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Early Apple Watch sales beat the original iPhone and iPad, but no firm numbers yet

Early Apple Watch sales beat the original iPhone and iPad, but no firm numbers yet


The Watch earns over $1 billion in revenue, but how many were sold?

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Nobody expected Apple to tell us how many Apple Watches it sold last quarter. The company signaled last quarter that it would lump those sales into the category that includes the iPod, Apple TV, and Beats accessories. Cook also previously stated that there were competitive reasons for keeping the precise sales numbers quiet. Analyst estimates before Apple's earnings announcement hovered somewhere north of 3 million for the quarter, but it was expected that the most likely thing we'd actually hear from Cook is how delighted he is by Apple's customer satisfaction numbers. Cook loves saying "customer sat," and for good reason: Apple's performance there is uncannily good.

In an interview with The New York Times, Apple CFO Luca Maestri said that sales for the Apple Watch "sales in its first nine weeks exceeded those of the iPhone and iPad in their first nine weeks of availability." Apple itself said that the iPad sold 3 million units in the first 11 weeks, so that gives us some kind of ballpark. More specifics may be hard to come by, though. In Apple's press release, CEO Tim Cook said it was "a great start for Apple Watch" and also noted that watchOS 2 would come out in the fall.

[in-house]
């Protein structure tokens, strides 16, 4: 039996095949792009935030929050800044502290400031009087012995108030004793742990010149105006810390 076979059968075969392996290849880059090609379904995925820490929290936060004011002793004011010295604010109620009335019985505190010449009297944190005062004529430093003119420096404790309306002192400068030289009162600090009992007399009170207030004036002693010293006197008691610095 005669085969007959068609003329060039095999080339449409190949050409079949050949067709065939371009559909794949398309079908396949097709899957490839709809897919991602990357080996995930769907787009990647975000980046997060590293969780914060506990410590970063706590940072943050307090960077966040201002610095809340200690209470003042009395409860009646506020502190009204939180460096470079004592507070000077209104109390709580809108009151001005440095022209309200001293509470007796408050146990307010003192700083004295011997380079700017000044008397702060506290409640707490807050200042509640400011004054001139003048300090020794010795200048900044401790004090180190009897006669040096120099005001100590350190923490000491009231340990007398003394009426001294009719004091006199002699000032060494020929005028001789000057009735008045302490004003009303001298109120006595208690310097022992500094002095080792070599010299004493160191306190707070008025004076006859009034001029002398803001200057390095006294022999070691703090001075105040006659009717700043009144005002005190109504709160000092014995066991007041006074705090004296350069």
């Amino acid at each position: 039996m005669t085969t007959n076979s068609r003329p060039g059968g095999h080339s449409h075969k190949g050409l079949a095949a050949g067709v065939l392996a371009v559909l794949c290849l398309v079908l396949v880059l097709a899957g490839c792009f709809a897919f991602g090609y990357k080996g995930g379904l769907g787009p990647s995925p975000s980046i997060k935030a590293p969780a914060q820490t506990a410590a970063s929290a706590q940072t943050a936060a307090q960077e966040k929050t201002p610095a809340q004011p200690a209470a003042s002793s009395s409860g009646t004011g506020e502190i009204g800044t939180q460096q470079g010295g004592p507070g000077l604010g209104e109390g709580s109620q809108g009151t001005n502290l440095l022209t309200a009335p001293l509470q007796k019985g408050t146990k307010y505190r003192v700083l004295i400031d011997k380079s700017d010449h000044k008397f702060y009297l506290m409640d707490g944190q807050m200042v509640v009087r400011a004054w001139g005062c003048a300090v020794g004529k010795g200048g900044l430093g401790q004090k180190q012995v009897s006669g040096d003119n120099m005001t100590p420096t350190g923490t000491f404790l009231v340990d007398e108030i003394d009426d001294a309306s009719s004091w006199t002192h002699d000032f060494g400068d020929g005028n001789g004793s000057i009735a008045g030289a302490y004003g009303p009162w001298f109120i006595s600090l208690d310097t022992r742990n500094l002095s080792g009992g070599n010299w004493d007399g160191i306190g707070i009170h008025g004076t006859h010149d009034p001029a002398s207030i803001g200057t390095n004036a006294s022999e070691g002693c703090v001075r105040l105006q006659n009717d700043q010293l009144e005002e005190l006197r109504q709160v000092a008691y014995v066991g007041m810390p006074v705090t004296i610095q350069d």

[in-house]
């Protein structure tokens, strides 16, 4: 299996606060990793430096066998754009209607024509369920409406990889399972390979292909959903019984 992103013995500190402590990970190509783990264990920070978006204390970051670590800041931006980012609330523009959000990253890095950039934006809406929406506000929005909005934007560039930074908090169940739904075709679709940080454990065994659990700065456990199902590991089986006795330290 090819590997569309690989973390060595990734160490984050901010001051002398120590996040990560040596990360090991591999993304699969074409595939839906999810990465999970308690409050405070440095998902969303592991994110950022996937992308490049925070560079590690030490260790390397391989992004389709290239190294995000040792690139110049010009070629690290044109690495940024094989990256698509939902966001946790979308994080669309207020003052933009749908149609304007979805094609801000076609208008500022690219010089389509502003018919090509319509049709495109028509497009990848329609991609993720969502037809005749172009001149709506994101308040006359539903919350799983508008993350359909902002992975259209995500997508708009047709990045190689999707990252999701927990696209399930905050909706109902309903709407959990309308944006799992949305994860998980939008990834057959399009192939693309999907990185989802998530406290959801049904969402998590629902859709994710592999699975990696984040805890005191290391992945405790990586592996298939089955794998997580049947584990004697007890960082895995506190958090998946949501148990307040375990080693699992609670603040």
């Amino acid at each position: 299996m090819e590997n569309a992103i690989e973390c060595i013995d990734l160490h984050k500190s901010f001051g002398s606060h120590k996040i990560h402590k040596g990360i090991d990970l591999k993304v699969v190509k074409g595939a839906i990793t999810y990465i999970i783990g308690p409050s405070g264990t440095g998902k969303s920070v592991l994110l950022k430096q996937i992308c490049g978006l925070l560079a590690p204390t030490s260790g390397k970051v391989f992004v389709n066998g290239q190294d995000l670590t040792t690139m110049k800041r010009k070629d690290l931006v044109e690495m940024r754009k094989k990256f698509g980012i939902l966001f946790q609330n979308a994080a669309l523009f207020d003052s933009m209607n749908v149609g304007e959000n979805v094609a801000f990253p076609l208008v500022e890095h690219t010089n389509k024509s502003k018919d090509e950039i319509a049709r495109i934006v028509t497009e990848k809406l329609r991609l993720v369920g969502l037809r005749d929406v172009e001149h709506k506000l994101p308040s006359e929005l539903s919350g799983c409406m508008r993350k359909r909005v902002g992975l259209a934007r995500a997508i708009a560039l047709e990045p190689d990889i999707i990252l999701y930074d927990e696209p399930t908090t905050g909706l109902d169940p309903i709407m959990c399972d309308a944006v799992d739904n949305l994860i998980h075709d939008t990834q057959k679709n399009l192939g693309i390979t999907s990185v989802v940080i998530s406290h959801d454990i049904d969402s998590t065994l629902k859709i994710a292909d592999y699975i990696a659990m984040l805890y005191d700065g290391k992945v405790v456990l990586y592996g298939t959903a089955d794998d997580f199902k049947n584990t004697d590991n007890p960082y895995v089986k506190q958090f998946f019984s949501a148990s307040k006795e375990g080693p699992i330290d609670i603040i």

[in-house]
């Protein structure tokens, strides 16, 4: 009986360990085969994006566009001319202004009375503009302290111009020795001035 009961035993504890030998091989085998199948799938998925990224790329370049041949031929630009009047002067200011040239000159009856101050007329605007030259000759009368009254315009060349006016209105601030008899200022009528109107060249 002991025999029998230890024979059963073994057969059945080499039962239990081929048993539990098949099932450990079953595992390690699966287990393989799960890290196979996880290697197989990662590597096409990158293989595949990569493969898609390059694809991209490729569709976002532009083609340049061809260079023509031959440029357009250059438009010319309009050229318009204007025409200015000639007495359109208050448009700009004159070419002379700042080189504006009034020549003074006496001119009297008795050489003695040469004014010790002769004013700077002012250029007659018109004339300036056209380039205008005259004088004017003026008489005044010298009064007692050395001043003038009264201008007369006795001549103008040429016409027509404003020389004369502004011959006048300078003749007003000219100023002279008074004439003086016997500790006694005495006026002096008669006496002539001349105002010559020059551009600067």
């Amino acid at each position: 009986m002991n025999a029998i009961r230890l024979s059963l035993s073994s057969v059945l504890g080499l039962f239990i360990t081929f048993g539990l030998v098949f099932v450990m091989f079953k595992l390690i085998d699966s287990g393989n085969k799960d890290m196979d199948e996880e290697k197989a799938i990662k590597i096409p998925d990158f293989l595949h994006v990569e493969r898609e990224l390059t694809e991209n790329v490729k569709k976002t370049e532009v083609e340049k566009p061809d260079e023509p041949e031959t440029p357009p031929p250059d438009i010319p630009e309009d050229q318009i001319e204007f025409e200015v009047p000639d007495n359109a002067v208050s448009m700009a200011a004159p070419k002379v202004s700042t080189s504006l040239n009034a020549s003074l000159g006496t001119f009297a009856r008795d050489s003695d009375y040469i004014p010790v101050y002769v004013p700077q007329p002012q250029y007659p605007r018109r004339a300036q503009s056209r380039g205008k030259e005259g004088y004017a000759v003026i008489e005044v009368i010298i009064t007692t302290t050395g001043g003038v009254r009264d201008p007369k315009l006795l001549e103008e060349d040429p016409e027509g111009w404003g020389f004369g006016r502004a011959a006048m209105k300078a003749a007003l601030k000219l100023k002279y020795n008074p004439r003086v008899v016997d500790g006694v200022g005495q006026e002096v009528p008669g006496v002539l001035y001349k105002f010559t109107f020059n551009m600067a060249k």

One thing we can look at is the revenue in that "Other" category. As you can see in the chart below, Apple earned around $1.7 billion last quarter in the category. This quarter, that number jumped to $2.64 billion. That's a big jump, and though of course we can't say it's all due to the Apple Watch, that's going to be the thing everybody supposes until Apple tells us otherwise. Speaking to the Associated Press, Maestri said that Apple Watch revenue was "well over" the difference between those numbers — presumably because sales on the iPod were down last quarter. Maestri added, "We beat our internal expectations."

So it seems like a safe bet that Apple Watch revenue was over $1 billion.

But trying to map the delta in those revenues to Apple Watch unit sales is especially difficult. We'd need to know whether the price drop for the Apple TV made a difference, for one thing. The "Other" category also includes Beats accessories, though, so those sales factor into that final number as well. But most importantly, the price of the Apple Watch can vary so widely — from around $350 all the way up to the $20,000 range — that mapping revenue to unit sales seems like a fool's errand.

Bottom line: it's going to be difficult to pin down exact sales numbers without Apple giving us specifics. But beating the original iPhone and iPad in its first nine weeks is probably better than Watch pessimists had expected.